Innovation at SXSW Eco
Last week at the South by Southwest Eco conference welcome from UNFCCC Executive Secretary Christina Figueres, she spoke about the need for “eco innovation” and for these entrepreneurs to lead the way in new ways of doing business that are sustainable.
In the jam-packed three days after Figueres welcomed us to SXSW Eco, her words stayed with me as I kept meeting more and more people who were doing really amazing things with sustainability in business. I feel I got a glimpse into the world of eco innovation, and they’re doing some pretty exciting things to solve some pretty big problems.
Wandering through the exhibition hall, I came across the desk for Owlized and could not guess what they were about from looking at their booth or from the name. Owlized.... a play on “Owl Eyes”? What am I supposed to be looking at? Then I got chatting with Aaron Selverston, the founder and CEO of Owlized and realized the potential for his creation.
Not your average viewfinder (from Owlized.com)
Owl viewfinders look like the coin-operated binoculars you would find at monuments and lookouts. However, Owl viewfinders are not binoculars; rather, they have digital screens inside them so that you can visualize the future of whatever you’re looking at. This has public engagement benefits such as allowing people to see what the finished building will look like when you walk past a construction site each day, but it has even more interesting applications for climate change.
The Owl viewfinders can be used to engage the public in projects likely to be met with controversy/animosity such as bike lanes. Here in Vancouver, everyone either loves or loves to hate separated bike lanes--there seems to be no middle ground. Every time a new bike lane gets proposed, the same battle between interest groups happens. If the city put an Owl viewfinder on the street corner so that people could see what it could be like when finished, that may minimize some of the angst.
There could be a role for the viewfinders in climate adaptation as well. Imagine going down to the sea wall to look at the view and instead getting an Owl that shows you what sea level rise will look like in that location. That’s a pretty visceral way of bringing climate change home to the local.
I also met several people at the conference who worked for energy accelerators, which sounds like they have something to do with particle physics, but actually involves solving energy challenges and promoting renewable energy. Surge Accelerator is an organization based in Houston that mentors startups that are focused on not just solving energy problems, but also water problems, which is a key issue in drought-stressed Texas.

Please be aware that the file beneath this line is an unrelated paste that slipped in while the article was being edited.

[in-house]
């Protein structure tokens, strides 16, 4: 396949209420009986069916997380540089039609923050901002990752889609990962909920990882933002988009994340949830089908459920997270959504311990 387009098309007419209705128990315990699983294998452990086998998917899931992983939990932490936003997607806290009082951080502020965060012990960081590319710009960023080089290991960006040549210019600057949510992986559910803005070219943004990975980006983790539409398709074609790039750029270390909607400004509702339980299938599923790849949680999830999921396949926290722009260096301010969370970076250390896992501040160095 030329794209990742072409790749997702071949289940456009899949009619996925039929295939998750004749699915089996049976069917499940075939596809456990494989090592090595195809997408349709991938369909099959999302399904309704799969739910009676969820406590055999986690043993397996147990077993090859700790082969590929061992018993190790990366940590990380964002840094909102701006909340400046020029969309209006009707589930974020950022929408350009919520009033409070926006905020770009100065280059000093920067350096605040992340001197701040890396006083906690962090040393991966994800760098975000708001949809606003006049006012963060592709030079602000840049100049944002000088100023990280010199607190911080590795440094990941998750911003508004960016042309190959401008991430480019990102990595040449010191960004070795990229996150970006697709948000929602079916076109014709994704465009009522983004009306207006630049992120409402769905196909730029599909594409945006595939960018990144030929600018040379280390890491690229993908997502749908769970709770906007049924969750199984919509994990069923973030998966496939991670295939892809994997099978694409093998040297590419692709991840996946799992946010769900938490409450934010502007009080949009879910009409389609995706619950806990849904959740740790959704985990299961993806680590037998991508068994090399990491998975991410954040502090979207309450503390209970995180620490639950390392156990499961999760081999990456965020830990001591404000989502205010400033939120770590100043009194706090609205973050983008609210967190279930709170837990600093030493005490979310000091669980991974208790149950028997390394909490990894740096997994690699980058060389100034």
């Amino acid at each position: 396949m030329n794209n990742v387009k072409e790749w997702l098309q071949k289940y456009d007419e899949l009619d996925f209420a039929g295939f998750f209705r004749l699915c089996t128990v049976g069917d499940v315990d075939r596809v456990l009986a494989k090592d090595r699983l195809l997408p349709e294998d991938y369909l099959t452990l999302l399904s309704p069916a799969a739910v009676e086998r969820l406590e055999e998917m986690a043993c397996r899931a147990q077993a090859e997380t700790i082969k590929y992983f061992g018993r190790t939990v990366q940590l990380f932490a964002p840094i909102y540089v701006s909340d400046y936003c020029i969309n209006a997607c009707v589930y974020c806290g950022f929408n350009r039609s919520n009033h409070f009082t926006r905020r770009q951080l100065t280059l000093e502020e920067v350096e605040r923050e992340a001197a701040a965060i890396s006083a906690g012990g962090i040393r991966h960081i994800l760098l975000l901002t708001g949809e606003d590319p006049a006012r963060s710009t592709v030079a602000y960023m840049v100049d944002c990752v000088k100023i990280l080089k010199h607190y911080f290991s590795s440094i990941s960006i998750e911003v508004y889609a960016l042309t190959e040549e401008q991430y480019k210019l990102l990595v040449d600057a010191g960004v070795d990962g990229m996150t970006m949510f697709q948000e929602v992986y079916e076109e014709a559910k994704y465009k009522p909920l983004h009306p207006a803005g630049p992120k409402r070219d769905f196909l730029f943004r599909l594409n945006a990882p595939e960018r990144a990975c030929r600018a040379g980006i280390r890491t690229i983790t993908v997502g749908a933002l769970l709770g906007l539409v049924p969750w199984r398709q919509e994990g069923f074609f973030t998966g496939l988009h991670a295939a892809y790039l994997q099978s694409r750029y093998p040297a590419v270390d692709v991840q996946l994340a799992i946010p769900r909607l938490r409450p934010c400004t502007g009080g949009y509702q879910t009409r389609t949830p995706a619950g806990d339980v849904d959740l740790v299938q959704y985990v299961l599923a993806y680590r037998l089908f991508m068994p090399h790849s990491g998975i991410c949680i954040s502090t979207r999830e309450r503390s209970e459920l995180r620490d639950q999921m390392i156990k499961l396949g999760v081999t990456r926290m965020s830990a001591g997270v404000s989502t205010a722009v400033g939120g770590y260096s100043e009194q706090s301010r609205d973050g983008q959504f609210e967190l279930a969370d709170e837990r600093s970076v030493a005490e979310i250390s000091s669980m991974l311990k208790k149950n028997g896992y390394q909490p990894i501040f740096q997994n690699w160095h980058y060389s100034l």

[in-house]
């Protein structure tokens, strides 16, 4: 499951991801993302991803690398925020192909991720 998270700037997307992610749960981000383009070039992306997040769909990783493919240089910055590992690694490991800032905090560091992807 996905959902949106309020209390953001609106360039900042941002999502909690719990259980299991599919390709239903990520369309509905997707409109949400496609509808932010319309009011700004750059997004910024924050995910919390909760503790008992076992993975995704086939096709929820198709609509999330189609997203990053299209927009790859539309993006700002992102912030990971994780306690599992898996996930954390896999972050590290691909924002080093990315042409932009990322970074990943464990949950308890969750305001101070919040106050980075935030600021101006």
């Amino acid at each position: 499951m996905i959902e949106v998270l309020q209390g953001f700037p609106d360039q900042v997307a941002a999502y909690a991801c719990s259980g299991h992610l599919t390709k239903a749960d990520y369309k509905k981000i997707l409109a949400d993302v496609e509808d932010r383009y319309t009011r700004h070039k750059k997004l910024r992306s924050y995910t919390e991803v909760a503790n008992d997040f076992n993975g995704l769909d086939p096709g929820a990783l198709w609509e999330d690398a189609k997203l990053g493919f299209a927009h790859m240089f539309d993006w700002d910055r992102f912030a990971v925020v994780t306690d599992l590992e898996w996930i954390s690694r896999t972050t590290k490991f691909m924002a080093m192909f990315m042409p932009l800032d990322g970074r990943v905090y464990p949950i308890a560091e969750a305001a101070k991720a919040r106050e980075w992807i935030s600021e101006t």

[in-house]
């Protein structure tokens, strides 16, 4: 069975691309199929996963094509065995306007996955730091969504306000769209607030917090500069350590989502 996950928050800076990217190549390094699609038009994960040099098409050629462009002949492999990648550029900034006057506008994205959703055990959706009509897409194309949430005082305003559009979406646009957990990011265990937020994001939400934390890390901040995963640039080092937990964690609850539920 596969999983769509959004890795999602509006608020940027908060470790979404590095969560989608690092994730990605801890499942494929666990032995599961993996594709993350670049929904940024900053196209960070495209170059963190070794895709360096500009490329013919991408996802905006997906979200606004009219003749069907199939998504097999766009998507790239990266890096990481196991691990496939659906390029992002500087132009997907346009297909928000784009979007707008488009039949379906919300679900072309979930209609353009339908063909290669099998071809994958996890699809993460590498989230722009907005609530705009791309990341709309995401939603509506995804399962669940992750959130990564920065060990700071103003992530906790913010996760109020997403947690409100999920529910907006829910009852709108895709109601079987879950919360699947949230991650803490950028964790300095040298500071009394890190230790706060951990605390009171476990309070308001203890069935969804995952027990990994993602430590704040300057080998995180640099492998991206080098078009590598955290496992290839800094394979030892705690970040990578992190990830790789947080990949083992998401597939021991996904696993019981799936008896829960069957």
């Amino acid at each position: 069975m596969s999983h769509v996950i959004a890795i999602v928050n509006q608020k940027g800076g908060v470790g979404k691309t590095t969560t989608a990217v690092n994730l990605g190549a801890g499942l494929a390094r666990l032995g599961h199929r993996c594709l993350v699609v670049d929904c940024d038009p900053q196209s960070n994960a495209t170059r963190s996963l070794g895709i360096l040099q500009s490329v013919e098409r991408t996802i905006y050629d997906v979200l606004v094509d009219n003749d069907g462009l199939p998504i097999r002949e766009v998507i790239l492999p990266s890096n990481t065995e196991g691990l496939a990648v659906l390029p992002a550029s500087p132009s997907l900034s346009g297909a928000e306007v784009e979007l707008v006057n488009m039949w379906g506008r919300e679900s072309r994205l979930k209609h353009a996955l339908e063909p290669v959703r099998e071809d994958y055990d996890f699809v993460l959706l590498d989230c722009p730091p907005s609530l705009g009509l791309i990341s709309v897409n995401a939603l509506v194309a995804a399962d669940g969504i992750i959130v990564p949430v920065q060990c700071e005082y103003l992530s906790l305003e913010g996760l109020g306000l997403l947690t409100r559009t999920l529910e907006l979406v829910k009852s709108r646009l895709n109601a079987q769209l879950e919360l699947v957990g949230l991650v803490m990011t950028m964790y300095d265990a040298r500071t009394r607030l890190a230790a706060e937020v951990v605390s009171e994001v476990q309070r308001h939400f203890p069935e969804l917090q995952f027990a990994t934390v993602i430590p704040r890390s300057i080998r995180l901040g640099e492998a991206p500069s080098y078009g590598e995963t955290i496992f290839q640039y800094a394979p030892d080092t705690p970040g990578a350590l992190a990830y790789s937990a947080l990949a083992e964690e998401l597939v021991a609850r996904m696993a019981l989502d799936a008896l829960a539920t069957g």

Energy Excelerator is based in Hawaii where energy prices are higher, which creates a better playing field for renewable energy startups that can then expand. Even Siemens is getting into the renewable energy entrepreneur space with their “Technology to Business” program in Berkeley, California, and that was just the people I had a chance to speak with!
At the other end of the supply chain, two companies stood out for me with the eco innovative things they’re doing. Firstly, Method cleaning products had a representative speaking on the ocean plastic pollution panel about how the company has worked out how to collect plastic that washes up on the beach and turn it into soap bottles. The bottles are a mix of recovered ocean plastic and post-consumer recycled plastic and a brilliant example of taking waste and turning it into something reusable.
From the Method website
It’s not an easy process; it involves getting volunteers and staff down to remote beach locations where Pacific Ocean currents wash up most of the plastic and then sometimes having to hike out the collected plastic trash, but it’s definitely innovative and the right thing to do.
Another use for plastic it turns out is apparel. Thread is a company based in Haiti that takes plastic and turns it into clothes and bags and other products. They not only reduce waste and plastic pollution, but they also create jobs in the struggling Haitian economy for locals. It’s the clichéd win-win, and they’re actually doing it.
Plastic bottles in Haiti get turned into products locally (from Thread International website)
So, as Christina Figueres said, eco innovation is the future of how we are going to do business in a more sustainable world. If the eco innovators I met and saw present at SXSW Eco this year are any indication of the future of sustainable business, then it’s a really exciting time to be at the forefront of the global transition to a low-carbon economy.
Amy Huva is a research assistant for Climate Access. She is also founder of the Read the Science blog.